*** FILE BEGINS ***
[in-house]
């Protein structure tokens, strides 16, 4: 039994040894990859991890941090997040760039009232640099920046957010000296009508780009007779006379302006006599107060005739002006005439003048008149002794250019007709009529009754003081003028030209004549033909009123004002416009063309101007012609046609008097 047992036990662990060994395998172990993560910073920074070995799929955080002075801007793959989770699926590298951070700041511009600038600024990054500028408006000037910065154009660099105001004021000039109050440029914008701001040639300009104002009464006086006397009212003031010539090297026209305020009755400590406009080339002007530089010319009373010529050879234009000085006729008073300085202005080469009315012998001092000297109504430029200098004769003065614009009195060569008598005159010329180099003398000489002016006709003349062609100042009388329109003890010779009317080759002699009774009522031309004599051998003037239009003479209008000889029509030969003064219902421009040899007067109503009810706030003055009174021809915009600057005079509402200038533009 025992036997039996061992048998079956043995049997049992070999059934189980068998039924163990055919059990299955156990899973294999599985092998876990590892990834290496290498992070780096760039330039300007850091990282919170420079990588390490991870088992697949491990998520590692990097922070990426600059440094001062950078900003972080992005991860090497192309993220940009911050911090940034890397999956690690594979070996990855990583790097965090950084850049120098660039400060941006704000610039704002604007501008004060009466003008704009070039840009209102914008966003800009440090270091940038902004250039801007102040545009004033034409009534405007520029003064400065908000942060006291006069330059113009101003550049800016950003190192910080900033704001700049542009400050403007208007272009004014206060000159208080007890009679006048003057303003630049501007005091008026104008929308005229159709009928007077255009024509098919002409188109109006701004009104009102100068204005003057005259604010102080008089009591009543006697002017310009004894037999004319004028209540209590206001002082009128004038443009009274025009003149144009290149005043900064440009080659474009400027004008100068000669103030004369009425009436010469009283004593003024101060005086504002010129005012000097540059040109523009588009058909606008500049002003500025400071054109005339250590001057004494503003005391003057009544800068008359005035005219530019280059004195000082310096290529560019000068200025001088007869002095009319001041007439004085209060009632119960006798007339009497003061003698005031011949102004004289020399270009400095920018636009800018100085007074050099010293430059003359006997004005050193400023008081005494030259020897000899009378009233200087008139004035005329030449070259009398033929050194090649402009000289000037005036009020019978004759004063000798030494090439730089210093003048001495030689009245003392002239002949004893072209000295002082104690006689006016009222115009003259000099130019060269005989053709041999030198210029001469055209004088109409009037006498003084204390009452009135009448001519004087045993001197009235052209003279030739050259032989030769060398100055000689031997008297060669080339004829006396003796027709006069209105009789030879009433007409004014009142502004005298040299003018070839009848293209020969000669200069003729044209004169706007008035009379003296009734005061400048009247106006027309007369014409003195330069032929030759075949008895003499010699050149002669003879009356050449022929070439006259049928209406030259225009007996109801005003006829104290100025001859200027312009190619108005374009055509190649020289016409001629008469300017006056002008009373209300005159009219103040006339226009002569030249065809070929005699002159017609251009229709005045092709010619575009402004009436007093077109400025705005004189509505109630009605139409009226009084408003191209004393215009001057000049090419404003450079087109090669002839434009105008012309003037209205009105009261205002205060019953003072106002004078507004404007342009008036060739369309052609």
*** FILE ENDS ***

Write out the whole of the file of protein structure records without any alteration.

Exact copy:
[in-house]
């Protein structure tokens, strides 16, 4: 039994040894990859991890941090997040760039009232640099920046957010000296009508780009007779006379302006006599107060005739002006005439003048008149002794250019007709009529009754003081003028030209004549033909009123004002416009063309101007012609046609008097 047992036990662990060994395998172990993560910073920074070995799929955080002075801007793959989770699926590298951070700041511009600038600024990054500028408006000037910065154009660099105001004021000039109050440029914008701001040639300009104002009464006086006397009212003031010539090297026209305020009755400590406009080339002007530089010319009373010529050879234009000085006729008073300085202005080469009315012998001092000297109504430029200098004769003065614009009195060569008598005159010329180099003398000489002016006709003349062609100042009388329109003890010779009317080759002699009774009522031309004599051998003037239009003479209008000889029509030969003064219902421009040899007067109503009810706030003055009174021809915009600057005079509402200038533009 025992036997039996061992048998079956043995049997049992070999059934189980068998039924163990055919059990299955156990899973294999599985092998876990590892990834290496290498992070780096760039330039300007850091990282919170420079990588390490991870088992697949491990998520590692990097922070990426600059440094001062950078900003972080992005991860090497192309993220940009911050911090940034890397999956690690594979070996990855990583790097965090950084850049120098660039400060941006704000610039704002604007501008004060009466003008704009070039840009209102914008966003800009440090270091940038902004250039801007102040545009004033034409009534405007520029003064400065908000942060006291006069330059113009101003550049800016950003190192910080900033704001700049542009400050403007208007272009004014206060000159208080007890009679006048003057303003630049501007005091008026104008929308005229159709009928007077255009024509098919002409188109109006701004009104009102100068204005003057005259604010102080008089009591009543006697002017310009004894037999004319004028209540209590206001002082009128004038443009009274025009003149144009290149005043900064440009080659474009400027004008100068000669103030004369009425009436010469009283004593003024101060005086504002010129005012000097540059040109523009588009058909606008500049002003500025400071054109005339250590001057004494503003005391003057009544800068008359005035005219530019280059004195000082310096290529560019000068200025001088007869002095009319001041007439004085209060009632119960006798007339009497003061003698005031011949102004004289020399270009400095920018636009800018100085007074050099010293430059003359006997004005050193400023008081005494030259020897000899009378009233200087008139004035005329030449070259009398033929050194090649402009000289000037005036009020019978004759004063000798030494090439730089210093003048001495030689009245003392002239002949004893072209000295002082104690006689006016009222115009003259000099130019060269005989053709041999030198210029001469055209004088109409009037006498003084204390009452009135009448001519004087045993001197009235052209003279030739050259032989030769060398100055000689031997008297060669080339004829006396003796027709006069209105009789030879009433007409004014009142502004005298040299003018070839009848293209020969000669200069003729044209004169706007008035009379003296009734005061400048009247106006027309007369014409003195330069032929030759075949008895003499010699050149002669003879009356050449022929070439006259049928209406030259225009007996109801005003006829104290100025001859200027312009190619108005374009055509190649020289016409001629008469300017006056002008009373209300005159009219103040006339226009002569030249065809070929005699002159017609251009229709005045092709010619575009402004009436007093077109400025705005004189509505109630009605139409009226009084408003191209004393215009001057000049090419404003450079087109090669002839434009105008012309003037209205009105009261205002205060019953003072106002004078507004404007342009008036060739369309052609």